Morgan and the Liverwort Gangsters, Part One


“Choose the way you want to die, freak!” the monstrous-looking man said to me and wiped his twisted mouth with the back of his hairy hand.

I stared at him in the gloom of the room. Standing over six feet tall, he had a mighty frame, built as strong as an army tank but his tiny eyes looked oddly unmatched with his big ruthless square face. They were the eyes of a cold-blooded killer; tiny gleaming beady eyes that penetrated your very being. He had multiple scars on his face, a coarse mustache and a vivid 4-inch long tattoo of a gecko on his left cheek. The cream-colored vest he wore exposed a heavy, muscular chest and powerful stump-like biceps and hands that could knock a bull unconscious without much effort. Simply put, he looked like a character pulled straight out of a horror movie.

I didn’t answer.

The giant advanced with three slow deliberate strides and came to a halt before me. Cocking his head to the left, he glared at me with those bead-like eyes; I could see the muscle at the corner of his mouth twitching with distaste. When he spoke, I could smell stale beer in his breath.

“I said choose the way you want to die, freak!” he snarled.

I wonder why this misfit is calling me a freak, I thought to myself. He could pass for a perfect freak himself; besides, I am not that bad-looking either.

“How many choices do I have?” I asked just for sake of talking. I wasn’t expecting any positive development tonight.

The gigantic man stepped back and raised his eyebrows.

“Now we are making progress, aren’t we?” he said and twisted his lips. “Hmmm … let’s see how many choices you have…” he paused and scratched his scalp before going on: “For starters, we could lock you in here and then pump in toxic gas. We could pour gasoline on you and then set the house ablaze; or we could fill your body with bullet holes—not less than a hundred. Now choose the goddamn way you want to die!”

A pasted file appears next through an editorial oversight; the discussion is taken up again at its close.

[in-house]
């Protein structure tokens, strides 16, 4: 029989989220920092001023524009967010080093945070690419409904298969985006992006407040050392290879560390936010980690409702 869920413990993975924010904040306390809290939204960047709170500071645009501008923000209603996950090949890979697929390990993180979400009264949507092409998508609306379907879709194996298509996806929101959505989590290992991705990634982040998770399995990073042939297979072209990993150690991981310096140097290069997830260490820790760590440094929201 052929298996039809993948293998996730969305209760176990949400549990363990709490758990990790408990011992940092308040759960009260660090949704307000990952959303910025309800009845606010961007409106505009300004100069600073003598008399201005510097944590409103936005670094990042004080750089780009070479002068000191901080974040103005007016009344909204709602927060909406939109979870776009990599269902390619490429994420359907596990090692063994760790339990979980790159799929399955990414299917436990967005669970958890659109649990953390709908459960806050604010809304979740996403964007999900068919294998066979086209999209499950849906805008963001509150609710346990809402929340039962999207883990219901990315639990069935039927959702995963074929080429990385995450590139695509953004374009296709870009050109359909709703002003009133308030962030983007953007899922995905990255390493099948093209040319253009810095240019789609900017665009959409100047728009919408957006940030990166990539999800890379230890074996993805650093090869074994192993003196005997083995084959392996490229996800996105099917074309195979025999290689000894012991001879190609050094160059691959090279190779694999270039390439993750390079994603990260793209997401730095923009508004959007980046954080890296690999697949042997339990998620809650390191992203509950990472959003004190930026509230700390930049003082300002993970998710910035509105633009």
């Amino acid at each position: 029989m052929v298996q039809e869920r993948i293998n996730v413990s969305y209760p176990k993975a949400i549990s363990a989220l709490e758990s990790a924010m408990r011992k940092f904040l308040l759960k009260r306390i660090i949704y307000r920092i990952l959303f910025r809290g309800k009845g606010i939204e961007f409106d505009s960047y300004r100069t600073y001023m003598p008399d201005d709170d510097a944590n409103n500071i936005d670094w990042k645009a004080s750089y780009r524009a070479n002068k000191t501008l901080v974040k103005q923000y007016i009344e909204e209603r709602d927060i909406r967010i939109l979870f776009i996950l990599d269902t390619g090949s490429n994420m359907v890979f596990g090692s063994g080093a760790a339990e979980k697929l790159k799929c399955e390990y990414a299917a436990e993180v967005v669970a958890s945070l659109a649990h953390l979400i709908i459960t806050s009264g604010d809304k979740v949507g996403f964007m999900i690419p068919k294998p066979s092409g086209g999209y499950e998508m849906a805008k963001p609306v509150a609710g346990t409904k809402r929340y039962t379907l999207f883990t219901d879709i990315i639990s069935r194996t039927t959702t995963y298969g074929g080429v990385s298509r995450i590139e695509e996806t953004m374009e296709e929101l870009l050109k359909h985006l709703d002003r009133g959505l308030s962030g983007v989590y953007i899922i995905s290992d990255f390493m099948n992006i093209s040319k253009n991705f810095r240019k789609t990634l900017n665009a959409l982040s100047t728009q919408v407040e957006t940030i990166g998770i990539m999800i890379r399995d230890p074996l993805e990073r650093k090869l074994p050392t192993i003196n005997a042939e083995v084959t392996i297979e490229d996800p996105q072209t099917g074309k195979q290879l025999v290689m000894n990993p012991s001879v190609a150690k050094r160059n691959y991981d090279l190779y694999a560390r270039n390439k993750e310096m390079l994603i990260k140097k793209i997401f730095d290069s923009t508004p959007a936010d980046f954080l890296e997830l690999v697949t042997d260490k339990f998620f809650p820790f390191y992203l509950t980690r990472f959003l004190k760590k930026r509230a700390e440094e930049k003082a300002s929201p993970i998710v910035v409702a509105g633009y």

There was now a wild, insane light in his eyes. I was sure he would kill me, and would have fun doing it.

I tried moving; the cords tying my body to the post held me tight like a vice, and the more I strained the more they cut into my skin. My eyes darted around the dark room frantically. There was a single narrow square window on the wall that allowed a sloping beam of sunlight to seep through, illuminating some turbulent particles of dust that seemed to sparkle randomly. That narrow beam of light fell on the shiny bald head of the gigantic brute standing in front of me. The dirty room had some sinister-looking items lying in disorder on the floor: a crowbar at the corner, a pair of pincers, old wooden crates stacked at another corner, a soiled, crumpled apron thrown across a broken wooden chair and an old pair of tattered gloves.

“Time up!” hissed the brute. “Now you will get what is coming to you.”